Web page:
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    Designed to focus on specific competitive cheer skills, Junior Ravens is the perfect camp for competitive cheerleaders! Participants will have the chance to perform at our annual Fireworks Night during Training Camp at M&T Bank Stadium.

  • Wed., Jul. 13, 2016 9:00 AM - 3:30 PM EDT Lil Ravens Cheer Camp At the 2016 Ravens Cheerleaders Lil Ravens Summer Camp kids will enjoy activities and crafts including, individual cheerleading instruction, performance opportunities, autographs from the Ravens Cheerleaders, and an end-of-camp all-day celebration.
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  • Sat., Aug. 06, 2016 6:00 PM EDT Training Camp Fireworks Night On Saturday, Aug. 6 at 6 p.m., the second M&T Bank Stadium practice will showcase the organization’s third-annual Fireworks Night, an event highlighted by post-practice autographs for children and a fireworks/laser show.
  • Fri., Sep. 09, 2016 5:00 PM EDT Countdown To Kickoff Party Presented By Miller Lite Grammy Award®-nominated rock band 3 DOORS DOWN will perform at the Ravens Countdown to Kickoff Party Presented by Miller Lite on Friday, Sept. 9 at Maryland State Fairgrounds. Gates open at 5:00 p.m. Open to all ages.
  • Sat., Dec. 10, 2016 2:00 PM EST Army vs. Navy Football Don't miss one of the greatest events you can ever attend! The Army-Navy Game presented by USAA returns to M&T Bank Stadium on Saturday, December 10, 2016

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Joe Flacco Behind Ravens' Signings

Posted Mar 14, 2014

The Ravens are focused on helping Flacco, who can carry the team with quality support.


If the Ravens are operating on the premise that this offseason is mostly about giving Joe Flacco a better chance to shine in 2014 – and I believe they are – they’re certainly making strides.

The players they have prioritized as “bring backs” include a solid blind-side tackle (Eugene Monroe) to anchor Flacco’s protection; Flacco’s security blanket and favorite target in the world (Dennis Pitta); and a dangerous deep threat (Jacoby Jones) who has already demonstrated productive chemistry with Flacco.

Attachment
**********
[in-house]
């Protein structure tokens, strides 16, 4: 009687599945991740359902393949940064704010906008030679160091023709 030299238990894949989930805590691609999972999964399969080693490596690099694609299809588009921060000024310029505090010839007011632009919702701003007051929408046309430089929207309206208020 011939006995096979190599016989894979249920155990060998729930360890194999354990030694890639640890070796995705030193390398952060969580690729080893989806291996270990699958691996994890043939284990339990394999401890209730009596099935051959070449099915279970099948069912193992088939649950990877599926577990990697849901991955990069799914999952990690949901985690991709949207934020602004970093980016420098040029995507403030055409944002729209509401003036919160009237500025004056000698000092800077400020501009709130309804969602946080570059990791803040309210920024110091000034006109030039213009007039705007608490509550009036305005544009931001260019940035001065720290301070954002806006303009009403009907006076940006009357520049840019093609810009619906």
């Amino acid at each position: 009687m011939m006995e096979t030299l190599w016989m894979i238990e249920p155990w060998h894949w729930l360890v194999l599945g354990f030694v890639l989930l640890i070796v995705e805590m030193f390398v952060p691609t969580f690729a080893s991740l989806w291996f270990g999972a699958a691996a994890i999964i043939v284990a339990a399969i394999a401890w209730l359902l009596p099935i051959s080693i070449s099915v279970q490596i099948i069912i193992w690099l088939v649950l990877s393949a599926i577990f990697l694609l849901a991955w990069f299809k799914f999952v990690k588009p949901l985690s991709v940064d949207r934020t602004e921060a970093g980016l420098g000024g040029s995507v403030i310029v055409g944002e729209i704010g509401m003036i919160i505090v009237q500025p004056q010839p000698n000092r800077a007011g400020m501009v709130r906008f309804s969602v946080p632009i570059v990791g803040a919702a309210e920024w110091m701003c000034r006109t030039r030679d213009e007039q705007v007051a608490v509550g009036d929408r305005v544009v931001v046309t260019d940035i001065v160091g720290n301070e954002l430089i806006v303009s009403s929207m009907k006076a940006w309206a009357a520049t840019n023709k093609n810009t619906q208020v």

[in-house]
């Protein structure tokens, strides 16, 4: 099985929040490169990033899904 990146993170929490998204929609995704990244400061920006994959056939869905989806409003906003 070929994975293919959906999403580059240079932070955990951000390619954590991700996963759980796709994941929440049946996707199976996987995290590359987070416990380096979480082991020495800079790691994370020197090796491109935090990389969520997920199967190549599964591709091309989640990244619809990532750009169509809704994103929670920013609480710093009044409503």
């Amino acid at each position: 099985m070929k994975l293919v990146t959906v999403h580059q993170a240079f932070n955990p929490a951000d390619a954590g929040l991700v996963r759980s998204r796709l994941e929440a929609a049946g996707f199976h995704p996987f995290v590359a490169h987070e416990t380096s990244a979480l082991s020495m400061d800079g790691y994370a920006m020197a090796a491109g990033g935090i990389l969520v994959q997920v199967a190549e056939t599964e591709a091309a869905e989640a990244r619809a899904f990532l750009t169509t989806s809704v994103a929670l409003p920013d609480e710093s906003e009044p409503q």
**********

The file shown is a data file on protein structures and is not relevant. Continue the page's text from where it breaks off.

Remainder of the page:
Now, their first major veteran addition (i.e., from another team) is an elite wide receiver, Steve Smith, who agreed to a deal late Friday afternoon, significantly upgrading the pass-catching corps.

The Ravens haven’t ignored their defense, mind you. They shelled out quite a bit to bring Terrell Suggs back, and Friday’s signing of Daryl Smith was crucial. Smith got a nice raise because the Ravens couldn’t afford to lose him.

They’re enjoying a nice start to free agency, no question. But look closely. The losses they regret (Arthur Jones, Corey Graham, Jameel McClain) have occurred on the other side of the ball from Flacco, while the biggest losses on Flacco’s side so far are a fullback (Vonta Leach) who wasn’t much of a factor in 2013 and a tackle (Michael Oher) the Ravens clearly didn’t prioritize.

Sure, free agency just started and those new defensive holes will eventually get addressed. The blueprint right now calls for young guys such as Arthur Brown, DeAngelo Tyson, Brandon Williams, Chykie Brown and Asa Jackson to step in, but it’s not clear yet how successfully each can “next man up.” Veterans will be added to the mix at some of those spots along with the free safety GM Ozzie Newsome has identified as a priority.